By Laura Kressly
Chris Thorpe has a parasitic worm somewhere under his sternum that is as much a part of him as he is of it. It’s not something he used to really notice but since Brexit, he feels it deep within his chest. He’s now had enough of it and now would do anything to get it out of his body.
In this angry and frustrated look at nationhood and nationality as a British person vehemently disagreeing with his country’s politics, Thorpe travels a fantastical world of coyotes and strip clubs with words, music and projections. Simple, scrolling animations of line drawings depict landscapes of cities and political borders, and the wishful dissolution of the latter. These have a meditative effect that nicely contrasts Thorpe’s wishes to separate himself from his citizenship.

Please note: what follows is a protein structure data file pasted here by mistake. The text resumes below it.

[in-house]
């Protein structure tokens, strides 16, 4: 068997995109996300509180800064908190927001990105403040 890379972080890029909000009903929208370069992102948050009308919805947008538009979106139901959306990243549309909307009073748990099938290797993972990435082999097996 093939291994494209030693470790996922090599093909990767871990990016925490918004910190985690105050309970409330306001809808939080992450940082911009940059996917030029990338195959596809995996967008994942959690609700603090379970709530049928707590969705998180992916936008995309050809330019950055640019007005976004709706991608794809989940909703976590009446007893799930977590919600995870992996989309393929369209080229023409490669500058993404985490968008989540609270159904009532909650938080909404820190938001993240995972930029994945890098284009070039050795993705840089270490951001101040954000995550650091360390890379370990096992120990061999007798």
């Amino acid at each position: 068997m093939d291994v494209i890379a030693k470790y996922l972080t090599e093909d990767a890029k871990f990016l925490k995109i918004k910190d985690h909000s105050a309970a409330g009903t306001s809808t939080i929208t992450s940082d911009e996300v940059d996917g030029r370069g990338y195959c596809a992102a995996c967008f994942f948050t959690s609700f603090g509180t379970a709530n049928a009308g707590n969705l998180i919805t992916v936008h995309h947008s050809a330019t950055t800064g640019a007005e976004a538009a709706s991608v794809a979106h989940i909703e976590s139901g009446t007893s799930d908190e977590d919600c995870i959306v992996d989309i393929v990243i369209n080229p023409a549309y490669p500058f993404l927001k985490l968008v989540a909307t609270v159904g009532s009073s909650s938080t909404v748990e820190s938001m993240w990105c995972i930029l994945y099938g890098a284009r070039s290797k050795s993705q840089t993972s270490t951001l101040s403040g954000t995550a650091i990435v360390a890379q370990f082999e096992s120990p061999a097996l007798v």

His need to escape takes him to LA and its surrounding deserts, a rooftop in South London and the wealthy immigrant community of Singapore. His words are heavy with feeling and imagery, but this drives him forward rather than weighs him down. There’s a hint of Jack Kerouac, or Che Guevara in The Motorcycle Diaries, but with added despair and less selflessness. His concern for those who are victims of the British Empire also motivates him onwards.
This is an excellent ode to the complex relationship many of us have with the countries of our births. Thorpe captures it effectively, balancing anger, confusion, hurt and helplessness effectively, and by default encourages us to keep going and take control of how our nationalities influence us.
Status runs through 26 August.
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